The World Income Distribution

41 Pages Posted: 13 Jan 2001 Last revised: 20 Oct 2010

See all articles by Daron Acemoglu

Daron Acemoglu

Massachusetts Institute of Technology (MIT) - Department of Economics; Centre for Economic Policy Research (CEPR); National Bureau of Economic Research (NBER)

Jaume Ventura

Universitat Pompeu Fabra - Centre de Recerca en Economia Internacional (CREI); Centre for Economic Policy Research (CEPR); National Bureau of Economic Research (NBER)

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Date Written: January 2001

Abstract

We show that even in the absence of diminishing returns in production and techno-logical spillovers, international trade leads to a stable world income distribution. This is because specialization and trade introduce de facto diminishing returns: countries that accumulate capital faster than average experience declining export prices, depressing the rate of return to capital and discouraging further accumulation. Because of constant re-turns to capital accumulation from a global perspective time-series behavior of the world economy is similar to that of existing endogenous growth models, with the world growth rate determined by policies, savings and technologies. Because of diminishing returns to capital accumulation at the country level, the cross-sectional behavior of the world economy is similar to that of existing exogenous growth models: cross-country variation in economic policies, savings and technology translate into cross-country variation in incomes, and country dynamics exhibit conditional convergence as in the Solow-Ramsey model. The dispersion of the world income distribution is determined by the forces that shape the strength of the terms of trade effects the degree of openness to international trade and the extent of specialization. Finally, we provide evidence that countries accumulating faster experience a worsening in their terms of trade. Our estimates imply that, all else equal, a 1 percentage point faster growth is associated with approximately a 0.7 percentage point decline in the terms of trade.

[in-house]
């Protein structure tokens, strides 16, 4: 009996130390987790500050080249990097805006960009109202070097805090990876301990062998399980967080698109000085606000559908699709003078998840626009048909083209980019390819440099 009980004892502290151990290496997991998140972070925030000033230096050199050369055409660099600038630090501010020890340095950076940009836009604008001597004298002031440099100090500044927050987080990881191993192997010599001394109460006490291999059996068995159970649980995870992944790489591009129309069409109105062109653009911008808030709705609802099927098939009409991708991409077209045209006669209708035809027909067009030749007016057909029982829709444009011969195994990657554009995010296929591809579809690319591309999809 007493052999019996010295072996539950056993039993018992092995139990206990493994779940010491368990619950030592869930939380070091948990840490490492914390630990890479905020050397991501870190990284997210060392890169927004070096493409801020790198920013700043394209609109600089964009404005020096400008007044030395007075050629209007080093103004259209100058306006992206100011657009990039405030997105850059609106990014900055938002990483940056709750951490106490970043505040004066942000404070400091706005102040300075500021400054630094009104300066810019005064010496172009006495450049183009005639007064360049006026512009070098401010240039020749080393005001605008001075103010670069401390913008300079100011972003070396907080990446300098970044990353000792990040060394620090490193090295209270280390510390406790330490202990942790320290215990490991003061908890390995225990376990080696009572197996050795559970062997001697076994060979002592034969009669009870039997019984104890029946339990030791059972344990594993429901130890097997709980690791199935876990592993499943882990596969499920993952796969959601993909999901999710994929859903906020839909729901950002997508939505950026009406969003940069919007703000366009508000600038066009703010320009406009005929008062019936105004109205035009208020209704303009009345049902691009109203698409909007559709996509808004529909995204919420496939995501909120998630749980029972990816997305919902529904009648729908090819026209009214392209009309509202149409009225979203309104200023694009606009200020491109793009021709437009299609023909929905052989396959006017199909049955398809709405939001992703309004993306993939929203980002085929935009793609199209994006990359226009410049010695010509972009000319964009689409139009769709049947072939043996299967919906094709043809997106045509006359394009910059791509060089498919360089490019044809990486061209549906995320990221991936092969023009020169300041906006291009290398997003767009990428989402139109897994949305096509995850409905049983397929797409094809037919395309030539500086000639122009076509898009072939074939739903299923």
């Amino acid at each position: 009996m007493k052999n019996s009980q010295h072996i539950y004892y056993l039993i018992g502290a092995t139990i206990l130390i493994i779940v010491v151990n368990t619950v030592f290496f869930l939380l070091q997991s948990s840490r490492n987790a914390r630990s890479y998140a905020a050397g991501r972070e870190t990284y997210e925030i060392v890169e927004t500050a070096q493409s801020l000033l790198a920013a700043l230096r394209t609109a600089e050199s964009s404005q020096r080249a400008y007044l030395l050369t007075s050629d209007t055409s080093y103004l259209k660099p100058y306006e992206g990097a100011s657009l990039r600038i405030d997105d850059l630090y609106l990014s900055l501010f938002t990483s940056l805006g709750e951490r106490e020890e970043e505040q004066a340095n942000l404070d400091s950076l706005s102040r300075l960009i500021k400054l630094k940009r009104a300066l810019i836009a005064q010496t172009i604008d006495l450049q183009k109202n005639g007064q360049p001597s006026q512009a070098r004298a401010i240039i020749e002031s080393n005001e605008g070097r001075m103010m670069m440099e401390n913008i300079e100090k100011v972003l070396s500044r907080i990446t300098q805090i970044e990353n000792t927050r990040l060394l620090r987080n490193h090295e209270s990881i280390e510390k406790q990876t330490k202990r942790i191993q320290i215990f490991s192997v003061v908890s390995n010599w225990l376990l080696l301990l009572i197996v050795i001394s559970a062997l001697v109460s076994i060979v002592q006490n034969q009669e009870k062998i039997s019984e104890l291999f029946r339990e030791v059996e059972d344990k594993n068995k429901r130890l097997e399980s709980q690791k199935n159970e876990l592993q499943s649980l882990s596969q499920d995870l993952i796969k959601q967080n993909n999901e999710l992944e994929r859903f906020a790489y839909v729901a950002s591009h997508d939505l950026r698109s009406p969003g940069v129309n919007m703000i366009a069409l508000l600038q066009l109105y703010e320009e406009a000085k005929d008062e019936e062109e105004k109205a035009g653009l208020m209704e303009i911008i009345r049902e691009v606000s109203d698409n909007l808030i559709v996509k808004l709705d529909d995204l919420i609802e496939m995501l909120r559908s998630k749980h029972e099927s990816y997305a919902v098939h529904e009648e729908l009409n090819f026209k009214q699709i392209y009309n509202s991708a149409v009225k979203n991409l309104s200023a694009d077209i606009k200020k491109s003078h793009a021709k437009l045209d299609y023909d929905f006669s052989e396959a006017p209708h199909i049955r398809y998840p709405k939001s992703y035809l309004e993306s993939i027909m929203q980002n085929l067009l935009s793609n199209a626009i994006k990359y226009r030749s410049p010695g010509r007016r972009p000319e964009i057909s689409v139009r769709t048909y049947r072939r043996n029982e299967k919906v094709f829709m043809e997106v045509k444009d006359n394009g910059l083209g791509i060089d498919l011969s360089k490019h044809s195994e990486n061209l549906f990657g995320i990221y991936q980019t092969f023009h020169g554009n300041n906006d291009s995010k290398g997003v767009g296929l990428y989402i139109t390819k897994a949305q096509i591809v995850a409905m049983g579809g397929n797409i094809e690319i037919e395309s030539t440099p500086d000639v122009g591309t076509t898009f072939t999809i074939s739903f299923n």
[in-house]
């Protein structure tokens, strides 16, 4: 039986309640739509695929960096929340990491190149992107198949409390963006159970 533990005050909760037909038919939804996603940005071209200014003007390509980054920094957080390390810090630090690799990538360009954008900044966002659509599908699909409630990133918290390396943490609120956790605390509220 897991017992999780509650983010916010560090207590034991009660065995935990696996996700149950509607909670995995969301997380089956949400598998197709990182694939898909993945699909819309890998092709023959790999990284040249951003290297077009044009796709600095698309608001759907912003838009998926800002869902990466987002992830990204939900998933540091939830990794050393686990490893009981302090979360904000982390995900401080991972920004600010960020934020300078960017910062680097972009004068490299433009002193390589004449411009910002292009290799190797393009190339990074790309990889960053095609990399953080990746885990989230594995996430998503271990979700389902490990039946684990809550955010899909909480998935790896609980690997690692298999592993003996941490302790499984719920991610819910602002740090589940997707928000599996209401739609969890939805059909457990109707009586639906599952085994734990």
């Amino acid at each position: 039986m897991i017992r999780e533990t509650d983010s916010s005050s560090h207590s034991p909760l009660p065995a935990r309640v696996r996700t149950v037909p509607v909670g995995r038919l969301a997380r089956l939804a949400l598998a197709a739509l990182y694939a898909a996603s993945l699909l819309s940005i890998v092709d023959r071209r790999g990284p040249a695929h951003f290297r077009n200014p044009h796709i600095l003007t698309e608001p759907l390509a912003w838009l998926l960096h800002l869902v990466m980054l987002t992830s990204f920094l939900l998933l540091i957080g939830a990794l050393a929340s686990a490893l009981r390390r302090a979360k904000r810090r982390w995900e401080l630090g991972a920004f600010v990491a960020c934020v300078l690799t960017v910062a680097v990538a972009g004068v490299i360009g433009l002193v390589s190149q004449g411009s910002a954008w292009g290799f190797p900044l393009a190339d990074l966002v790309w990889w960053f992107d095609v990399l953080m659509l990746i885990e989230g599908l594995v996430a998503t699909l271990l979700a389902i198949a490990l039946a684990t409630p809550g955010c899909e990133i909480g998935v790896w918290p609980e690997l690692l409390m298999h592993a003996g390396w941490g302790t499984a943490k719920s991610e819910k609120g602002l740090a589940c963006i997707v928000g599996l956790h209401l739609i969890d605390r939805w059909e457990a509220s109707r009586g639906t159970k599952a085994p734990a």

Suggested Citation

Acemoglu, Daron and Ventura, Jaume, The World Income Distribution (January 2001). NBER Working Paper No. w8083. Available at SSRN: https://ssrn.com/abstract=256091

Daron Acemoglu (Contact Author)

Massachusetts Institute of Technology (MIT) - Department of Economics ( email )

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Centre for Economic Policy Research (CEPR)

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Jaume Ventura

Universitat Pompeu Fabra - Centre de Recerca en Economia Internacional (CREI) ( email )

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Barcelona, 08005
Spain

Centre for Economic Policy Research (CEPR)

London
United Kingdom

National Bureau of Economic Research (NBER)

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Cambridge, MA 02138
United States

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